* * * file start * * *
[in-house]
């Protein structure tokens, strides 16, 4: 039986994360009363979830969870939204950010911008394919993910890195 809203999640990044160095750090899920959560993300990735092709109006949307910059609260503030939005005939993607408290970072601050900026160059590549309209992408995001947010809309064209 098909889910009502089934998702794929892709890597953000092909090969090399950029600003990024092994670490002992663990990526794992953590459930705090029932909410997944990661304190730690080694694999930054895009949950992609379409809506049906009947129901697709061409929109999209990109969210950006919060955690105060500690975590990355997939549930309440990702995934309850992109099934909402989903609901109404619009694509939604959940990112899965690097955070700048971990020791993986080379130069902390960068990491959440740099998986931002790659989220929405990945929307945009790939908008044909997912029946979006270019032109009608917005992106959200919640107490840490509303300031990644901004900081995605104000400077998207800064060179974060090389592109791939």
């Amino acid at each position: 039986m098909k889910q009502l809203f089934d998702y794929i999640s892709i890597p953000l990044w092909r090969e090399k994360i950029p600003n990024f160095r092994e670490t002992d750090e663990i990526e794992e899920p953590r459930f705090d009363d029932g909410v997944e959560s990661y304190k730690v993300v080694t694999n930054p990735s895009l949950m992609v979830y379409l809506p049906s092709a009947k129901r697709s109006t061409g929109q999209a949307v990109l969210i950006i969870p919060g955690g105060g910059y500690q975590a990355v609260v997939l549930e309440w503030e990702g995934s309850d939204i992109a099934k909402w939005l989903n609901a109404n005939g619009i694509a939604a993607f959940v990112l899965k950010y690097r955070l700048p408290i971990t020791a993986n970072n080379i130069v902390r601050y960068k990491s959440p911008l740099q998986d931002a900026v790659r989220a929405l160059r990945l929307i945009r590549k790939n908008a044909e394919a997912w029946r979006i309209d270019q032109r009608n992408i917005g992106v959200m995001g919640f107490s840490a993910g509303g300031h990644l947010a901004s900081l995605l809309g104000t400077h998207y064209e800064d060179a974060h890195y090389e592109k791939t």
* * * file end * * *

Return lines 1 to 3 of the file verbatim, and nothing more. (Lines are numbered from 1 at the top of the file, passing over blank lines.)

[in-house]
């Protein structure tokens, strides 16, 4: 039986994360009363979830969870939204950010911008394919993910890195 809203999640990044160095750090899920959560993300990735092709109006949307910059609260503030939005005939993607408290970072601050900026160059590549309209992408995001947010809309064209 098909889910009502089934998702794929892709890597953000092909090969090399950029600003990024092994670490002992663990990526794992953590459930705090029932909410997944990661304190730690080694694999930054895009949950992609379409809506049906009947129901697709061409929109999209990109969210950006919060955690105060500690975590990355997939549930309440990702995934309850992109099934909402989903609901109404619009694509939604959940990112899965690097955070700048971990020791993986080379130069902390960068990491959440740099998986931002790659989220929405990945929307945009790939908008044909997912029946979006270019032109009608917005992106959200919640107490840490509303300031990644901004900081995605104000400077998207800064060179974060090389592109791939």
């Amino acid at each position: 039986m098909k889910q009502l809203f089934d998702y794929i999640s892709i890597p953000l990044w092909r090969e090399k994360i950029p600003n990024f160095r092994e670490t002992d750090e663990i990526e794992e899920p953590r459930f705090d009363d029932g909410v997944e959560s990661y304190k730690v993300v080694t694999n930054p990735s895009l949950m992609v979830y379409l809506p049906s092709a009947k129901r697709s109006t061409g929109q999209a949307v990109l969210i950006i969870p919060g955690g105060g910059y500690q975590a990355v609260v997939l549930e309440w503030e990702g995934s309850d939204i992109a099934k909402w939005l989903n609901a109404n005939g619009i694509a939604a993607f959940v990112l899965k950010y690097r955070l700048p408290i971990t020791a993986n970072n080379i130069v902390r601050y960068k990491s959440p911008l740099q998986d931002a900026v790659r989220a929405l160059r990945l929307i945009r590549k790939n908008a044909e394919a997912w029946r979006i309209d270019q032109r009608n992408i917005g992106v959200m995001g919640f107490s840490a993910g509303g300031h990644l947010a901004s900081l995605l809309g104000t400077h998207y064209e800064d060179a974060h890195y090389e592109k791939t």